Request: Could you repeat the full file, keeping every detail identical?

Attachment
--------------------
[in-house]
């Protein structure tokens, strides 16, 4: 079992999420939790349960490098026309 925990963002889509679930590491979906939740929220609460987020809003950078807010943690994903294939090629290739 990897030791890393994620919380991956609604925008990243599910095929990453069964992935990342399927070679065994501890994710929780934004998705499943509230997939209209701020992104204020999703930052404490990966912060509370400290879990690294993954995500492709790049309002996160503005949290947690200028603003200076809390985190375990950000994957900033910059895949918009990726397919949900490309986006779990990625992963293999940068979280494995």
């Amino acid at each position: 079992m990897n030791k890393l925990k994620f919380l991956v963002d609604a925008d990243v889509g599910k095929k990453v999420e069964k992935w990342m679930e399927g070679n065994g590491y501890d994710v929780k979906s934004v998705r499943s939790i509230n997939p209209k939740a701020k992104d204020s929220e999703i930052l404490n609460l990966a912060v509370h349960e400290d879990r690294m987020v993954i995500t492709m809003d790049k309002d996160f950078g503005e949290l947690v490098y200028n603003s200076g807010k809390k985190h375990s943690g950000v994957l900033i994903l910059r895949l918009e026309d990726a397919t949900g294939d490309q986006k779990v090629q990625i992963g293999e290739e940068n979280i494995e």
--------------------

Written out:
[in-house]
């Protein structure tokens, strides 16, 4: 079992999420939790349960490098026309 925990963002889509679930590491979906939740929220609460987020809003950078807010943690994903294939090629290739 990897030791890393994620919380991956609604925008990243599910095929990453069964992935990342399927070679065994501890994710929780934004998705499943509230997939209209701020992104204020999703930052404490990966912060509370400290879990690294993954995500492709790049309002996160503005949290947690200028603003200076809390985190375990950000994957900033910059895949918009990726397919949900490309986006779990990625992963293999940068979280494995």
């Amino acid at each position: 079992m990897n030791k890393l925990k994620f919380l991956v963002d609604a925008d990243v889509g599910k095929k990453v999420e069964k992935w990342m679930e399927g070679n065994g590491y501890d994710v929780k979906s934004v998705r499943s939790i509230n997939p209209k939740a701020k992104d204020s929220e999703i930052l404490n609460l990966a912060v509370h349960e400290d879990r690294m987020v993954i995500t492709m809003d790049k309002d996160f950078g503005e949290l947690v490098y200028n603003s200076g807010k809390k985190h375990s943690g950000v994957l900033i994903l910059r895949l918009e026309d990726a397919t949900g294939d490309q986006k779990v090629q990625i992963g293999e290739e940068n979280i494995e």